President Donald Trump is in England this week and gathered with other world leaders on Wednesday to commemorate the 75th anniversary of the D-Day invasion of Europe on June 6, 1944.
The president and First Lady Melania Trump participated in two ceremonies on Wednesday and are expected to participate in more on Thursday. One of Thursday’s events will be at the U.S. cemetery in Normandy, where many of the U.S. casualties from D-Day are buried. CBS News will broadcast a Special Report of the D-Day anniversary ceremony from Normandy Beach in France on Thursday morning.
For the events on Wednesday, President Trump joined British Prime Minister Theresa May, Queen Elizabeth II and leaders from the other countries that participated in the Allied D-Day invasion.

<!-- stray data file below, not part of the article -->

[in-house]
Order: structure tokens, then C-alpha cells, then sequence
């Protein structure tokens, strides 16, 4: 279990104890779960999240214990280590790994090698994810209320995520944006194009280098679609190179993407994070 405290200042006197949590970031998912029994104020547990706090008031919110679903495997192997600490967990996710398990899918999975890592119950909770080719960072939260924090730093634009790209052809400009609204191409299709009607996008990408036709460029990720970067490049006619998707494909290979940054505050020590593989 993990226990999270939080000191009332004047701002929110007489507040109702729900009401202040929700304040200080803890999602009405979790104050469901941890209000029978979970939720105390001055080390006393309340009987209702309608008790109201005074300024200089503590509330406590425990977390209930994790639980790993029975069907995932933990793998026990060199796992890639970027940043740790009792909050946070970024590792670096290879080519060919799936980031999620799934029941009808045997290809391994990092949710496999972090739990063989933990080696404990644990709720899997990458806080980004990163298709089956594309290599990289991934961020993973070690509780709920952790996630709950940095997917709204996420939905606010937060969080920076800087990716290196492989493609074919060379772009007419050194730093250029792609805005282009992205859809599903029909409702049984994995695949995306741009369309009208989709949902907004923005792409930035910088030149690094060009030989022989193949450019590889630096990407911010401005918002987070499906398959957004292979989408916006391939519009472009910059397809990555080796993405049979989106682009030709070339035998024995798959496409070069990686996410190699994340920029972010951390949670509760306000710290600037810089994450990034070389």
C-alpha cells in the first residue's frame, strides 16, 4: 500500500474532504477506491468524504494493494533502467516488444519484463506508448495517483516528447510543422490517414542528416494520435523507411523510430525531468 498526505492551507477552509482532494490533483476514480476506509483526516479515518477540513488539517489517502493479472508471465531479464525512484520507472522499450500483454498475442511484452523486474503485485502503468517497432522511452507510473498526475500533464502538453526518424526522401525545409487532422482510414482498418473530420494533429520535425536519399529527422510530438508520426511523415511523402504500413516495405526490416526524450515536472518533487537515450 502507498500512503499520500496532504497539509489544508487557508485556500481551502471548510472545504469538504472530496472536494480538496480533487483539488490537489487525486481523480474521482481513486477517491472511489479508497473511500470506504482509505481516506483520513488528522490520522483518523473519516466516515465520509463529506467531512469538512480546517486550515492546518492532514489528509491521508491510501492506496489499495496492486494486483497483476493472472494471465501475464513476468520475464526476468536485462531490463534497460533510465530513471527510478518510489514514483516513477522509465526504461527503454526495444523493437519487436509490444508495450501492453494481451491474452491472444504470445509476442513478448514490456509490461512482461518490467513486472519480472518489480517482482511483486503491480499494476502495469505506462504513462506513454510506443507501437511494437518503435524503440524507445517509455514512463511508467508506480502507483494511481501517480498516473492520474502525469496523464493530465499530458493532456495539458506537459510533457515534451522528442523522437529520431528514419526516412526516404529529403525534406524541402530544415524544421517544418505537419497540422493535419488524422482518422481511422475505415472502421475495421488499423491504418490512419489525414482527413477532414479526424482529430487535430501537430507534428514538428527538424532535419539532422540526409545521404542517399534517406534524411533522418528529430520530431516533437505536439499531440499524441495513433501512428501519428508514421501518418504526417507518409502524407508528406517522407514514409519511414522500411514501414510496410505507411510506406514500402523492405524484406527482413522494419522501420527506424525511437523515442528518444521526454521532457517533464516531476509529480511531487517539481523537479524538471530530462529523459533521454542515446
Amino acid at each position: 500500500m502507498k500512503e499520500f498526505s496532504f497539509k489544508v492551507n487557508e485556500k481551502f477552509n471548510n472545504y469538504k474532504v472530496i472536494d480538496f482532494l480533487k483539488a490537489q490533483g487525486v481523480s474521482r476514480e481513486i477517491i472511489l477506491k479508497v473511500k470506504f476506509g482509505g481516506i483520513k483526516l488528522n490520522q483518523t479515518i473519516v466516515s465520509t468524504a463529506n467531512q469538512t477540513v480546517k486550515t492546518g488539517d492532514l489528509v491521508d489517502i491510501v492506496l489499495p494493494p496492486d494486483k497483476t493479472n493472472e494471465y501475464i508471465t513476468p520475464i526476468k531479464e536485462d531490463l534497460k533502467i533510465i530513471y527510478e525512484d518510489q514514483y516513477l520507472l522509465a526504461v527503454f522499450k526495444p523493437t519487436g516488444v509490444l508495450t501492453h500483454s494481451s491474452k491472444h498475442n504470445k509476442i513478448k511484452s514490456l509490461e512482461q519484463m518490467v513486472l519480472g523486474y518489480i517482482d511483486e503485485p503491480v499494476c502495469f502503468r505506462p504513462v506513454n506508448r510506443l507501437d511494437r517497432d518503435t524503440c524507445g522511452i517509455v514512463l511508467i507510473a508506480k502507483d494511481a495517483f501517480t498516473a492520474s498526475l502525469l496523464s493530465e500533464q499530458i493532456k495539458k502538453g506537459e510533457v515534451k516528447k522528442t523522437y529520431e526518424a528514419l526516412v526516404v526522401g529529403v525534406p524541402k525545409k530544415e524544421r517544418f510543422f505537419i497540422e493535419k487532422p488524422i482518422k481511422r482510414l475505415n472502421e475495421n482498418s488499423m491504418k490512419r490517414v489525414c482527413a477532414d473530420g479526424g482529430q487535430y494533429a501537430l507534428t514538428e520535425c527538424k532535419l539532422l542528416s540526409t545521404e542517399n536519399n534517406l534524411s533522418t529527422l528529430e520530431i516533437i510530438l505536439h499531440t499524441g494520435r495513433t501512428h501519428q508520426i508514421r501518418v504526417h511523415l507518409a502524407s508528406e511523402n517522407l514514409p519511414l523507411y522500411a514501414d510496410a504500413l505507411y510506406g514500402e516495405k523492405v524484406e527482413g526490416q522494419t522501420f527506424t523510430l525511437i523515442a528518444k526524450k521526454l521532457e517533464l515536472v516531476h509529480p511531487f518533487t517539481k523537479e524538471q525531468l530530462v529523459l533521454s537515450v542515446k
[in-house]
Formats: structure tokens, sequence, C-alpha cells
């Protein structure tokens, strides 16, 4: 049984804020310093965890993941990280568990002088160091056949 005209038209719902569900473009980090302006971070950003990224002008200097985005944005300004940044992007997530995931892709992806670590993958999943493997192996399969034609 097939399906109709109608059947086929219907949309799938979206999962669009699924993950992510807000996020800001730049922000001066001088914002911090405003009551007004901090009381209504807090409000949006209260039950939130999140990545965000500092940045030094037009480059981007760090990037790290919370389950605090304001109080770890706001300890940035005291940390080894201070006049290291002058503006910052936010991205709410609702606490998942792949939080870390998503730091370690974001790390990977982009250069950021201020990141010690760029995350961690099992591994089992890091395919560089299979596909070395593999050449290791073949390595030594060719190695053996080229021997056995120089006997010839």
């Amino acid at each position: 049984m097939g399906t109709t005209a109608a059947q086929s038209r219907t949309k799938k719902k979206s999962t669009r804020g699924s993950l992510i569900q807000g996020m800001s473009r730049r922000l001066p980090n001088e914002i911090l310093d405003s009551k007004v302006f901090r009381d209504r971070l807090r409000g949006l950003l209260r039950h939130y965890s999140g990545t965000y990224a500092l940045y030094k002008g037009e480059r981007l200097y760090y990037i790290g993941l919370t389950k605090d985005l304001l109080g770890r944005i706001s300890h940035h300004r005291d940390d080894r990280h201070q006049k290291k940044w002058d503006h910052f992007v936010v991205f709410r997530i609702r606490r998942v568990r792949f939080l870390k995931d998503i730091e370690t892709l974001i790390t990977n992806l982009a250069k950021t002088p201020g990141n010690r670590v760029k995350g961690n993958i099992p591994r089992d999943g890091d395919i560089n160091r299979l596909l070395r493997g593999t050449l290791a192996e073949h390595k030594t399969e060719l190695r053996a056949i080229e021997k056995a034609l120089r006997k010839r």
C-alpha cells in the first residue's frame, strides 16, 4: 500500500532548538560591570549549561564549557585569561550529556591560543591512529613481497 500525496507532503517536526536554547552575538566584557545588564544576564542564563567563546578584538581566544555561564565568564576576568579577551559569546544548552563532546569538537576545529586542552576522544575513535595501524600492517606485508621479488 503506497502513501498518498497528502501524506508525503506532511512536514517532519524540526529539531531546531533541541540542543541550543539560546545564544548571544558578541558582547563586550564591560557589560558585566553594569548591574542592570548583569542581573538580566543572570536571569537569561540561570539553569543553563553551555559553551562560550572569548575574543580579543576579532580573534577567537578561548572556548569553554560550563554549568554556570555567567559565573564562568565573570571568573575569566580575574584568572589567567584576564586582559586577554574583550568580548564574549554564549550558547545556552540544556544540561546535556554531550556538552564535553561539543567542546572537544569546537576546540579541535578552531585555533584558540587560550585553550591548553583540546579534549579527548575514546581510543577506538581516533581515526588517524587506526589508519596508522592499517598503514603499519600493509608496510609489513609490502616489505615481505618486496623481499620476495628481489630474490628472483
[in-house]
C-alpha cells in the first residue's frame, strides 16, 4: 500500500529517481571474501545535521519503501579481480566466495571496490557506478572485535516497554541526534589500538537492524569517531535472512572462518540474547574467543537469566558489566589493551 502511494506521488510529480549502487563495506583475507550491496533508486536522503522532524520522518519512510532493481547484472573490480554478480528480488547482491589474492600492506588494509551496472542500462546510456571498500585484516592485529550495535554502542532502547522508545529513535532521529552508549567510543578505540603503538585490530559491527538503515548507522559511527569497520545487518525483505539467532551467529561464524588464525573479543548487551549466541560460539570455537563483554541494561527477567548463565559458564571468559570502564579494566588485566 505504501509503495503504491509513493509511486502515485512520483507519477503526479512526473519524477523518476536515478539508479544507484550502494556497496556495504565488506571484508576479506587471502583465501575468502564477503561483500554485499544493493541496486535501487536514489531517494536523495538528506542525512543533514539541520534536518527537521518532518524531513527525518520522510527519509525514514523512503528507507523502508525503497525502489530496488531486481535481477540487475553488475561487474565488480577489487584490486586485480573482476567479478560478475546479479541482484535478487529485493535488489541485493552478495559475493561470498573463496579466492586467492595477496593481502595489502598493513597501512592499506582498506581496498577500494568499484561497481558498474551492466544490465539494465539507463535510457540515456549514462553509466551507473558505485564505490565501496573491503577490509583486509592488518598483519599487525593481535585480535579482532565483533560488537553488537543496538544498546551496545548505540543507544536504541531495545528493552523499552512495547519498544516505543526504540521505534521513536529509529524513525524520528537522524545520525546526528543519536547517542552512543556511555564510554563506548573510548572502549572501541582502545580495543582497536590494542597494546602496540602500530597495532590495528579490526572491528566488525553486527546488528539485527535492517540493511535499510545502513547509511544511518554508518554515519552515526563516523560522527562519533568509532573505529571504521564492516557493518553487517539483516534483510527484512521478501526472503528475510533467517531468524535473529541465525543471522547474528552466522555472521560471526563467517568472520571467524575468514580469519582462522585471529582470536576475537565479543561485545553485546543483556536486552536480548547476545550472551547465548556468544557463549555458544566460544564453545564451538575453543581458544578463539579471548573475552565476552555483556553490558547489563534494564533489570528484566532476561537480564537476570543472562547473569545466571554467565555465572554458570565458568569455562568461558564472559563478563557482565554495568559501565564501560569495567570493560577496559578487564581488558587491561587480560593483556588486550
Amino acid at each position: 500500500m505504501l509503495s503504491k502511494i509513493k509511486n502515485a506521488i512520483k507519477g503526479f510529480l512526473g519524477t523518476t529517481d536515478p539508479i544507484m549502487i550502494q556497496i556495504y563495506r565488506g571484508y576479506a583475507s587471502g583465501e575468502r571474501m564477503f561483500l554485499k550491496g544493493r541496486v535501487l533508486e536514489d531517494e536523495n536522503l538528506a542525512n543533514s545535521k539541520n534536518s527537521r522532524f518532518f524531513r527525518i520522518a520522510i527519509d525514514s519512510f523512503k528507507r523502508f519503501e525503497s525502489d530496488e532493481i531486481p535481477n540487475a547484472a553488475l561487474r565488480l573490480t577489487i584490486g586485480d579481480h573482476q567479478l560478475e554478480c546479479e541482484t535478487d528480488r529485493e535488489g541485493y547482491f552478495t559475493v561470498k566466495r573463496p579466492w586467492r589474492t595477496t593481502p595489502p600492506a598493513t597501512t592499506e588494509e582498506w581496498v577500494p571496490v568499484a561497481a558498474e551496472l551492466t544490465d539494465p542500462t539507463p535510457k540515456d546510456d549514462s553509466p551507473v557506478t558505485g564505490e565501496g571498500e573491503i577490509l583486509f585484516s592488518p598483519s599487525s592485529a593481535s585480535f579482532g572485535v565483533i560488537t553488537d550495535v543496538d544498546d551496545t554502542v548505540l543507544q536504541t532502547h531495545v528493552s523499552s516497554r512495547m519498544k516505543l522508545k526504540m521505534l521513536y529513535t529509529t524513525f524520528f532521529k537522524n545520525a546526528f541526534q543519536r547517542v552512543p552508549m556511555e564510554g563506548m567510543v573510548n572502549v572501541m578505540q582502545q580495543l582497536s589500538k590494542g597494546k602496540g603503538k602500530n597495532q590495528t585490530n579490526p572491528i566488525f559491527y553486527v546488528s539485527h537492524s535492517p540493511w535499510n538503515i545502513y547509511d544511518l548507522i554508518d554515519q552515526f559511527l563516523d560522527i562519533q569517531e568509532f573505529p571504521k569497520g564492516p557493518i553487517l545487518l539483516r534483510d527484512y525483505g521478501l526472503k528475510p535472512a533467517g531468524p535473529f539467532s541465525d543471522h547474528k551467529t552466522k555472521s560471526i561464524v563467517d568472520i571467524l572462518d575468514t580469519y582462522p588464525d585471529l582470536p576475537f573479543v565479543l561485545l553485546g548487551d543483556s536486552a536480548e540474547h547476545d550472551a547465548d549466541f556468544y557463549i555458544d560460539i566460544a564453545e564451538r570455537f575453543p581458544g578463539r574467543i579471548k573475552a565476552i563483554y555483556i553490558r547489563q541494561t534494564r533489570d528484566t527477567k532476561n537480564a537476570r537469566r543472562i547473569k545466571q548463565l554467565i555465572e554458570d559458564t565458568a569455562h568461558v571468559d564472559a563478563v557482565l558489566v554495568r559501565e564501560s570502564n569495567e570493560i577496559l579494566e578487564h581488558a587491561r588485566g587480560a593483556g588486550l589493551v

In Carentan, France, 200 parachutists, including active soldiers from the U.S. Army, participated in a parachute jump over Normandy on Wednesday, replicating the jump made by the United States Army’s 82nd and 101st Airborne Divisions on the night before the invasion. One of the parachutists was 97-year-old D-Day veteran Tom Rice. The airborne operation was a prelude to the Normandy landing the next morning and was critical to the success of the invasion.
At Point du Hoc on the Normandy coast, about 100 members of the U.S. Army’s 75th Ranger Regiment scaled 100-foot cliffs in the same manner as the Rangers did on D-Day.
The D-Day invasion is often considered the turning point in the European theater in World War II. The Allies lost nearly 100,000 men during the invasion, but its success allowed the Allies to begin taking back Europe from Adolf Hitler’s vast control of the continent.